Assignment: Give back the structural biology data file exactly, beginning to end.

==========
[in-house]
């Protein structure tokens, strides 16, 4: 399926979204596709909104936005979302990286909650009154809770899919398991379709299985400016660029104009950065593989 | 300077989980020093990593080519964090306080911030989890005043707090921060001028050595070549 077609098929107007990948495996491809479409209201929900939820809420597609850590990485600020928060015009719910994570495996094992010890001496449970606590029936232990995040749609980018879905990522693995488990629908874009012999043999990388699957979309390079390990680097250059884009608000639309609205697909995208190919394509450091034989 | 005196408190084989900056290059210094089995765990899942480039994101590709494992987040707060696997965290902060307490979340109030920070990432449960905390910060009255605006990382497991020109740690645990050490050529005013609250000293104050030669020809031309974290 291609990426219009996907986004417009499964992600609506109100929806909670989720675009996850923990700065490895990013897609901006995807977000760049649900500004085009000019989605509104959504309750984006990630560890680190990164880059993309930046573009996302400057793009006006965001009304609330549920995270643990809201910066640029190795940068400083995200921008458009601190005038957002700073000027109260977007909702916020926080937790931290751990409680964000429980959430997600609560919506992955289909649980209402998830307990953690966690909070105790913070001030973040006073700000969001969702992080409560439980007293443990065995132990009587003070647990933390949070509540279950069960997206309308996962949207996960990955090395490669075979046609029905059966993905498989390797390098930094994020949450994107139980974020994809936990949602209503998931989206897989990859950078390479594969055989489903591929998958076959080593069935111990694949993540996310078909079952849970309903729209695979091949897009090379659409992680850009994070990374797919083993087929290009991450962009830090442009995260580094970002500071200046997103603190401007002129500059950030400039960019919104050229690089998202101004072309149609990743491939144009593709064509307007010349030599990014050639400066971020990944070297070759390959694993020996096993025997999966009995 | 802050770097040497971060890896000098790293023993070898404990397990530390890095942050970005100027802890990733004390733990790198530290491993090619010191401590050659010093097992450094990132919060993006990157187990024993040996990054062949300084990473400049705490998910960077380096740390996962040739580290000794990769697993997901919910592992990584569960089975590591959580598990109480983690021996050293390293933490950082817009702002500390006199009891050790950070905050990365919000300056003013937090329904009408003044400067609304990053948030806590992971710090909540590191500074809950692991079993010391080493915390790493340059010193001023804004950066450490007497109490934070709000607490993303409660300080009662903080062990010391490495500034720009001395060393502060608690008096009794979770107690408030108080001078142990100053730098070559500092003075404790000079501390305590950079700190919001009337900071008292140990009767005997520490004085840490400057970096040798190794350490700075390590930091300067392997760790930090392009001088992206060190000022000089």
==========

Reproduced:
[in-house]
């Protein structure tokens, strides 16, 4: 399926979204596709909104936005979302990286909650009154809770899919398991379709299985400016660029104009950065593989 | 300077989980020093990593080519964090306080911030989890005043707090921060001028050595070549 077609098929107007990948495996491809479409209201929900939820809420597609850590990485600020928060015009719910994570495996094992010890001496449970606590029936232990995040749609980018879905990522693995488990629908874009012999043999990388699957979309390079390990680097250059884009608000639309609205697909995208190919394509450091034989 | 005196408190084989900056290059210094089995765990899942480039994101590709494992987040707060696997965290902060307490979340109030920070990432449960905390910060009255605006990382497991020109740690645990050490050529005013609250000293104050030669020809031309974290 291609990426219009996907986004417009499964992600609506109100929806909670989720675009996850923990700065490895990013897609901006995807977000760049649900500004085009000019989605509104959504309750984006990630560890680190990164880059993309930046573009996302400057793009006006965001009304609330549920995270643990809201910066640029190795940068400083995200921008458009601190005038957002700073000027109260977007909702916020926080937790931290751990409680964000429980959430997600609560919506992955289909649980209402998830307990953690966690909070105790913070001030973040006073700000969001969702992080409560439980007293443990065995132990009587003070647990933390949070509540279950069960997206309308996962949207996960990955090395490669075979046609029905059966993905498989390797390098930094994020949450994107139980974020994809936990949602209503998931989206897989990859950078390479594969055989489903591929998958076959080593069935111990694949993540996310078909079952849970309903729209695979091949897009090379659409992680850009994070990374797919083993087929290009991450962009830090442009995260580094970002500071200046997103603190401007002129500059950030400039960019919104050229690089998202101004072309149609990743491939144009593709064509307007010349030599990014050639400066971020990944070297070759390959694993020996096993025997999966009995 | 802050770097040497971060890896000098790293023993070898404990397990530390890095942050970005100027802890990733004390733990790198530290491993090619010191401590050659010093097992450094990132919060993006990157187990024993040996990054062949300084990473400049705490998910960077380096740390996962040739580290000794990769697993997901919910592992990584569960089975590591959580598990109480983690021996050293390293933490950082817009702002500390006199009891050790950070905050990365919000300056003013937090329904009408003044400067609304990053948030806590992971710090909540590191500074809950692991079993010391080493915390790493340059010193001023804004950066450490007497109490934070709000607490993303409660300080009662903080062990010391490495500034720009001395060393502060608690008096009794979770107690408030108080001078142990100053730098070559500092003075404790000079501390305590950079700190919001009337900071008292140990009767005997520490004085840490400057970096040798190794350490700075390590930091300067392997760790930090392009001088992206060190000022000089």